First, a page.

Philosophy of Teaching

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Looking back at my time through the ETAD program, I find myself quite different than when I entered.  Even in the last few months, my viewpoints and philosophy has changed. Prior to my current role as a teacher coach working specifically in educational technology, I had a very difficult time applying and seeing the relevance of a lot of my graduate studies learning in the classroom. I always struggled with how my learning would improve my students’ learning experiences. However, now that I find myself in a new role, this struggle of relevance has completely changed. All of a sudden, nearly everything covered through my ETAD coursework is relevant.

In the classroom, I find reflection and feedback the most valuable tool I can provide my students. I don’t care about marks and numbers to represent learning, but I do care about giving students the tools to improve themselves. Learning doesn’t end. Even though our schools call for us to have definite start and end points, we can’t confine every student within those boundaries and expect them to thrive. As my role as a teacher coach, I find myself able to really apply this philosophy. Luckily, the teachers that I work with are looking to improve themselves, want that meaningful feedback, and allow me to push them reflect deeply and challenge their practices in an attempt to strengthen them.

The best thing I believe that we can do for learners, no matter their age or context, is to create learning opportunities that are authentic. Ideally, these opportunities will reflect real life, relevant situations that learners can engage deeply with. However, realizing this is not always possible with the curriculum presented to teachers, I believe that even if the learning task and outcomes may not be truly authentic to learners’ lives, at least the process in which they learn can be. By utilizing the tools and resources that students use regularly outside classrooms and learning spaces, we can offer students the ability to strengthen learning skills and mindsets no matter the content.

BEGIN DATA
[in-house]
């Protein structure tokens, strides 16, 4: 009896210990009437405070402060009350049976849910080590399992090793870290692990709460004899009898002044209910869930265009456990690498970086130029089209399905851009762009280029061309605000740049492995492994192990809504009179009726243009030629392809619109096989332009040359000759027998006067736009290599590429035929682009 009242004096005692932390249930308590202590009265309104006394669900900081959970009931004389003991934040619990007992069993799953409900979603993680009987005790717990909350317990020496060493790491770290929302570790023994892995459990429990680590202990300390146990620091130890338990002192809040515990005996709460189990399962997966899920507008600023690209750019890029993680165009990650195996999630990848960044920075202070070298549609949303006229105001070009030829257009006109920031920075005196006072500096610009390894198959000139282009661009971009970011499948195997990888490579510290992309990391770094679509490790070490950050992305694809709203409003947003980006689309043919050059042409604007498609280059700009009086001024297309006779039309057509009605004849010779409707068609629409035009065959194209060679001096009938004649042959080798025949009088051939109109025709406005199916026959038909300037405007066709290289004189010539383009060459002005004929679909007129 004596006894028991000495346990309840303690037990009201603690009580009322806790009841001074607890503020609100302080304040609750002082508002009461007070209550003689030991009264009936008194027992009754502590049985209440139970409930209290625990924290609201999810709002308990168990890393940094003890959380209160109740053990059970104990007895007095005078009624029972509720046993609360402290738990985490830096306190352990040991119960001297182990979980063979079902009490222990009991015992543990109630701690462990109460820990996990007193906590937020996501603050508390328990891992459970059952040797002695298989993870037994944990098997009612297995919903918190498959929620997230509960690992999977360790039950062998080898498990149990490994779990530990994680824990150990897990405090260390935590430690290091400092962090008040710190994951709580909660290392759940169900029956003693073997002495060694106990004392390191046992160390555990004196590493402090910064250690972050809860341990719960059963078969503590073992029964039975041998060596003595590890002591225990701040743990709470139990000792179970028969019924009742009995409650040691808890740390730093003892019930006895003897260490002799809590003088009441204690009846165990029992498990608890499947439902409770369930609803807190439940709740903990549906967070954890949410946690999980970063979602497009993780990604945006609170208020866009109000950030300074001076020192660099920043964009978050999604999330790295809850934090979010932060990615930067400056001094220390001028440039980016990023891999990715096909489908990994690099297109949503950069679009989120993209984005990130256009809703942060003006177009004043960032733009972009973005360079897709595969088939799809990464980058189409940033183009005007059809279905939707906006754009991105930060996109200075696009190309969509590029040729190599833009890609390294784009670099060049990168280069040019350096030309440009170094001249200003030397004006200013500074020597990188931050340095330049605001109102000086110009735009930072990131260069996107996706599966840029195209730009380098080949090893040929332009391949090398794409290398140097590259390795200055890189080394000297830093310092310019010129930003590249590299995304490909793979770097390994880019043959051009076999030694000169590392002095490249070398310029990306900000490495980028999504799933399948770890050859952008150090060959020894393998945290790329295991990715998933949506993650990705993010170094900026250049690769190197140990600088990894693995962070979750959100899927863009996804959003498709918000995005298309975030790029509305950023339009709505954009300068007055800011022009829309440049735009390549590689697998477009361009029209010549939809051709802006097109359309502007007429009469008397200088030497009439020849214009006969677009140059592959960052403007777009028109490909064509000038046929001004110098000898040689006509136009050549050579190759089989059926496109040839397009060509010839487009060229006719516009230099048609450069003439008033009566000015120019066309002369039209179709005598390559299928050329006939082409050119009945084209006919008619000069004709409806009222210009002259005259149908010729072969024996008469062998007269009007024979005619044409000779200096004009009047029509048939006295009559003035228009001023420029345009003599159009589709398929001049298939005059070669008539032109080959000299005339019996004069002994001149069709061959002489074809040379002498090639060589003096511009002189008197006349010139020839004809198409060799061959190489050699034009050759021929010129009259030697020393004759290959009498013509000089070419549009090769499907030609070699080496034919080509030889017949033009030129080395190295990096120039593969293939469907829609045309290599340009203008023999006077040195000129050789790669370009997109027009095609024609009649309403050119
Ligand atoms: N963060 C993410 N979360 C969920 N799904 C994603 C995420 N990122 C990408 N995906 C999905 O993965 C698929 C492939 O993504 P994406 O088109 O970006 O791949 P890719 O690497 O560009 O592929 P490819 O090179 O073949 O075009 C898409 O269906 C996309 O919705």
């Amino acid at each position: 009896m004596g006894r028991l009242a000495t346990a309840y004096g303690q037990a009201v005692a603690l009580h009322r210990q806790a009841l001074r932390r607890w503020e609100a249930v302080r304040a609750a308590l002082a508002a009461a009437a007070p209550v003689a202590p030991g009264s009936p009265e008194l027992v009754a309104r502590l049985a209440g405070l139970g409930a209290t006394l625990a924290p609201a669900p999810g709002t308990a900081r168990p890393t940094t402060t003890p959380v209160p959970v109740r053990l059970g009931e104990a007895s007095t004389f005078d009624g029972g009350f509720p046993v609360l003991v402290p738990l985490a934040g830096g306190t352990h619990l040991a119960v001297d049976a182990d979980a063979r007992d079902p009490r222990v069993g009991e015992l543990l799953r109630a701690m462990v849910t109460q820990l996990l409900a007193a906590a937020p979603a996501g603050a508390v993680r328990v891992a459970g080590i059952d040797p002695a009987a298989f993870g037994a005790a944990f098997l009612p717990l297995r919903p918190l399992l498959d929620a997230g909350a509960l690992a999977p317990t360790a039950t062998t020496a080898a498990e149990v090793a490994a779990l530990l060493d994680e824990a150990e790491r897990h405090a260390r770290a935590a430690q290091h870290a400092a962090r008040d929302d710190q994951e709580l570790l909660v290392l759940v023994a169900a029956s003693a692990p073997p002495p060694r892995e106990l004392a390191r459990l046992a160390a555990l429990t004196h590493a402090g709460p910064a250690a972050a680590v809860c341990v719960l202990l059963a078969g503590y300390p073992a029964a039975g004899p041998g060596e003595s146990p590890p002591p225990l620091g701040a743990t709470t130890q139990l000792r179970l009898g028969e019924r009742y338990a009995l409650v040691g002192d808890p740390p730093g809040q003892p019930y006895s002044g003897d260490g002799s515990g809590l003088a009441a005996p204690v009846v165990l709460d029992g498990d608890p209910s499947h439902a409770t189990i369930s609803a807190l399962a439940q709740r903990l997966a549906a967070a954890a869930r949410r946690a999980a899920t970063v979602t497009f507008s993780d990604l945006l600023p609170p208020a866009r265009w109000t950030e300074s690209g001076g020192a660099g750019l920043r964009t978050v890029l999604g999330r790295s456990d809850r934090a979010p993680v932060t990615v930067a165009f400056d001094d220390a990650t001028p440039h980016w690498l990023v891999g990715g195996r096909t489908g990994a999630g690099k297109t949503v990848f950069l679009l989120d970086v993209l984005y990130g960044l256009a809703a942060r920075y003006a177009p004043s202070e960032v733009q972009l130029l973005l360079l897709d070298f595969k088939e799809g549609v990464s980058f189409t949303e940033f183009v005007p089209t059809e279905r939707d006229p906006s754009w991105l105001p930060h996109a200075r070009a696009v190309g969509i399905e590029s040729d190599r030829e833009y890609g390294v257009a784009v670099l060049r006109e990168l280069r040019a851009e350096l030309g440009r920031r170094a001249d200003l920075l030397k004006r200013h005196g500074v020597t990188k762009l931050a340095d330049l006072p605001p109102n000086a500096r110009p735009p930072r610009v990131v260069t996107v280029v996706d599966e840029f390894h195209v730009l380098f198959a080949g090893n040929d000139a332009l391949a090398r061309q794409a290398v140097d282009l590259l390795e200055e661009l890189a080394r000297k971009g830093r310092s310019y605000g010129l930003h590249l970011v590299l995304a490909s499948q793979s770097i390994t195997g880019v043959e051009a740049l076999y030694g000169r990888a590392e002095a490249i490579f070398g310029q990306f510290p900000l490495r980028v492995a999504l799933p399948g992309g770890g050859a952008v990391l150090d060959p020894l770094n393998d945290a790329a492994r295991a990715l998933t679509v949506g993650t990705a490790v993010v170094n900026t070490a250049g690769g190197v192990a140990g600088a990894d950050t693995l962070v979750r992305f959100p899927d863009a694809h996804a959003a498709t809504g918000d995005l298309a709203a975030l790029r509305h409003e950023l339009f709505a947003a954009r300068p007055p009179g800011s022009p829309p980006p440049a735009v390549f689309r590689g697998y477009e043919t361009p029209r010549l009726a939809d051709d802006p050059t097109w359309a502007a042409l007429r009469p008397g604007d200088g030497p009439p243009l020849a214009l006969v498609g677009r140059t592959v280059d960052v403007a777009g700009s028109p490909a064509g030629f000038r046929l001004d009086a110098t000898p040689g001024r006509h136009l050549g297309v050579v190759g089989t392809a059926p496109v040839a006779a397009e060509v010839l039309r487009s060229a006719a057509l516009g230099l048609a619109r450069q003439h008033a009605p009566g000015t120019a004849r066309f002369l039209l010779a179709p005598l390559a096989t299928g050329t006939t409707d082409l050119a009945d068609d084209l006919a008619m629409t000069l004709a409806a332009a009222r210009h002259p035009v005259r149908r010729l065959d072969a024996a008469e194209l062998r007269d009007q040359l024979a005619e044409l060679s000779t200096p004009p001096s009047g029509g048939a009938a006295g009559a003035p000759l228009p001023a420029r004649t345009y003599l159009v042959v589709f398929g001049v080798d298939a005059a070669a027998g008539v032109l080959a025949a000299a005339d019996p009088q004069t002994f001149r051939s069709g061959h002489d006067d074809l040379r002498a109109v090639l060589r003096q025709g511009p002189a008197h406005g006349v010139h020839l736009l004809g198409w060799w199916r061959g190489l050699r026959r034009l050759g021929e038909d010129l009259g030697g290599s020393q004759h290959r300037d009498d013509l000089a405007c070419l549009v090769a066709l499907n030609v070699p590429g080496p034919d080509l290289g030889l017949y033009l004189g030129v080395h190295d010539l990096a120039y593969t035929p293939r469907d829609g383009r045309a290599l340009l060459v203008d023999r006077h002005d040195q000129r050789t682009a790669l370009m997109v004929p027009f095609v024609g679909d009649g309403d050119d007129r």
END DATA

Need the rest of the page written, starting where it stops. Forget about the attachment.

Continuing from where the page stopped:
We know each student learns differently, and that our approaches to teaching work to varying degrees of effectiveness with each. That’s why we differentiate. However, this often gets lost while providing professional development for teachers. Like students, it is imperative that we differentiate for teachers and meet them where they are at. A big part of this is building relationships with learners. If any teacher hopes to make meaningful changes in learners, it is essential that they start with relationships to understand their learners’ worldviews and work towards understanding them. Only by starting there can teachers start to encourage the risk taking and mindsets needed for real learning and growth to occur.

As a classroom teacher, I always struggled with collaboration. Not that I don’t play well with others, but how to find time and ways to make it happen with teachers who have little to no time available to do so. As a coach, not only can I collaborate with so many people all of the time, I can create opportunities for others to collaborate. I value this so highly because I have seen how effective collaboration of teachers can be and increase student and teacher experiences in the classroom. It is a personal and professional goal of mine to collaborate more and share as much as possible.

As I’ve already articulated, learning doesn’t end. It definitely will not end here for me. I have a skillset and knowledgebase that will allow me to connect and collaborate, share and learn with so many other like minded teachers (hopefully some of my ETAD classmates!). I fully plan to continue to Tweet and connect with others through the wonderful platform and Twitter Chats. I also hope to engage again in professional, reflective blogging as a way to keep myself honest and pushing myself to learn.

One of my biggest gaps in knowledge is in Treaty Education and First Nations Ways of Knowing. I somehow got through my undergraduate degree with very little coursework surrounding it and, while teaching in the United States, it wasn’t the same level of importance as it is Canada. I hope to continue to learn as much as I can about this through personal and professional development and by asking the tough questions.

I feel the need to share that this philosophy has been scrapped, rewritten, and changed more times than I care to count. I fully anticipate that it will continue to change and develop into something I am more pleased to share as a representation of my thinking and how I approach learning and teaching.